Classical Music is Child’s Play: A Conversation with Julia Tai

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Charlie Brown is going to be meeting Dr. Seuss soon. On November 24 on Town Hall’s Great Hall stage, Philharmonia Northwest will be presenting a family concert highlighting the wondrous writer of The Cat in the Hat and the lovely holiday television chestnut that is A Charlie Brown Christmas. You can learn more about the coming concert here.

In the meantime, Town Hall’s Jonathan Shipley sat down with Philharmonia Northwest’s Music Director Julia Tai to discuss Offenbach, brain development, and instrument petting zoos.

JS: Tell me a little bit about yourself.

JT: I am the Music Director of Philharmonia Northwest and the Co-Artistic Director of the Seattle Modern Orchestra. I’ve performed with the Seattle Symphony, American Youth Symphony, Bakersfield Symphony Orchestra, Estonian National Youth Symphony, and many others.

JS: Does Philharmonia NW do a lot of family concerts?

JT: We have done several family concerts in the past, including Prokofiev’s Peter and the Wolf and Saint-Saëns’ Carnival of the Animals. We make it a priority of the orchestra to provide engaging musical experiences for young audiences, whether that’s a family concert or a side-by-side concert with high school musicians. We’ve also invited elementary school students to come watch our dress rehearsals, and have collaborated with young dancers to choreograph live dances in our concerts. Family concerts are very special occasions for sure. We love seeing the audience filled with kids—listening, dancing, and having a good time. In our upcoming concert, we will also have an instrumental petting zoo in the lobby before the concert so kids can get their hands on different instruments.

JS: Why do you think kids should be exposed to classical music?

JT: There are all kinds of studies out there that talk about how music helps kids’ brain development, concentration, and problem-solving skills. But from a musician’s point of view, I want kids to be exposed to the beauty of symphonic music at a young age. Symphonic music is so varied in sound and form. It’s also great at depicting stories, conveying feelings, and evoking imagination—think Fantasia or Bugs Bunny. I think that music can be one of the earliest ways in which a child can really perceive something bigger than life.  

JS: What were YOUR earliest introductions to classical music? What struck you about the music in those early years?

JT: My mother was a music teacher at a high school, so my childhood was filled with music. She has lots of videos of famous conductors and orchestras in the world, so I was immersed in music from an early age, even before I start going to live concerts. I also started studying the violin when I was 4 and a half, so very early on music was a big part of my life. I remember the first time a piece of music conjured up feelings of being at the ocean. Making that connection between perception, imagination, and sound was a big discovery for me.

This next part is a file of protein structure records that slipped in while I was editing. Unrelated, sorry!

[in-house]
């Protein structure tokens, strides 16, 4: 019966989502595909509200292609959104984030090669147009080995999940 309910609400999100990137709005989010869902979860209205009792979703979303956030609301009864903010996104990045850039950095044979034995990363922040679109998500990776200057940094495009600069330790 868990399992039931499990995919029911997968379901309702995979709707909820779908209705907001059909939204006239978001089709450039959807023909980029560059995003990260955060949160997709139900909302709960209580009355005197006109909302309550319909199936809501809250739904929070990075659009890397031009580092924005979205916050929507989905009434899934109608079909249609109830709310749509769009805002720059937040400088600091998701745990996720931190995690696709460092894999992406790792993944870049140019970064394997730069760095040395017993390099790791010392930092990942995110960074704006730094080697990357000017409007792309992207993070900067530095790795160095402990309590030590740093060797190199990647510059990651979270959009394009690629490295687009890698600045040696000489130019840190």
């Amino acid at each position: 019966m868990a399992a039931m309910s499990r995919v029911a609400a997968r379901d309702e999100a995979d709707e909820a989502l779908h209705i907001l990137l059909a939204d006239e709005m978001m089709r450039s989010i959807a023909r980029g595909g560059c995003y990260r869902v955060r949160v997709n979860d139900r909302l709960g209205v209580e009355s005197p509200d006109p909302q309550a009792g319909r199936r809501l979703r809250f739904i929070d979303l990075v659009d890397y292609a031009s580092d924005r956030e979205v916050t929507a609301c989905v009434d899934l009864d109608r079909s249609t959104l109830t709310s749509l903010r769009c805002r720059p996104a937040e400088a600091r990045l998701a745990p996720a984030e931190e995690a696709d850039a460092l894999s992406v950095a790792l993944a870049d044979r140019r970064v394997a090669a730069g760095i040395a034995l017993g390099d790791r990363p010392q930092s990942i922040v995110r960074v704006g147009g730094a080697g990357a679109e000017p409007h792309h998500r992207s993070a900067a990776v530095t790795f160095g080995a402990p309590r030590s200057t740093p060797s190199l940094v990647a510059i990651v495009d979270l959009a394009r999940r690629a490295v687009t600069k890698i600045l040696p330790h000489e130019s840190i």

JS: What are some ways parents can bring classical music into kids’ lives?

JT: There are so many resources out there. But mostly I would recommend making music an activity: playing and participating, not just something you play in the background. Just like teaching kids how to read, you can play story tapes, but the most effective way is to sit down with your kid and read a book together. Music leaves a much bigger impact on the kid when they are in the middle of making it. Enroll in a kids’ music class or go to live music concerts. When children see people making music in front of their eyes, it’s a much different experience than listening to it on the radio at home.  

JS: Do you have kids? How do THEY like classical music?

JT: Yes, I have a four year old daughter. Music is definitely a big part of her life. We have been going to Music Together classes since she was 18 months old. We always have music in the car or in the house. She loves to sing and dance to it. We want music to be part of life, not just something you ‘do’ occasionally.

JS: What can audiences expect from the show? Why did you choose the pieces you picked for the show?

JT: The show is going to be really fun—it’s good for all ages too. We start with Offenbach’s Overture from Orpheus in the Underworld, which includes the Can-Can Dance that everyone knows. Then we have a symphonic poem for narrator and orchestra that tells one of Dr. Seuss’ stories, The Sneetches. It’s a story about some serious themes like bigotry and exploiting people for profit, but it’s delivered in the delightfully playful rhymes that we love from Dr. Seuss. It ends with a beautiful message about how people can live peacefully together by embracing differences. It’s just so timely to talk about these things—how we can live harmoniously with people that are different from us. The second half of the program is a new piano concerto using the themes from Peanuts. It includes many familiar themes from A Charlie Brown Christmas. It’ll be a great way to start the holiday season.

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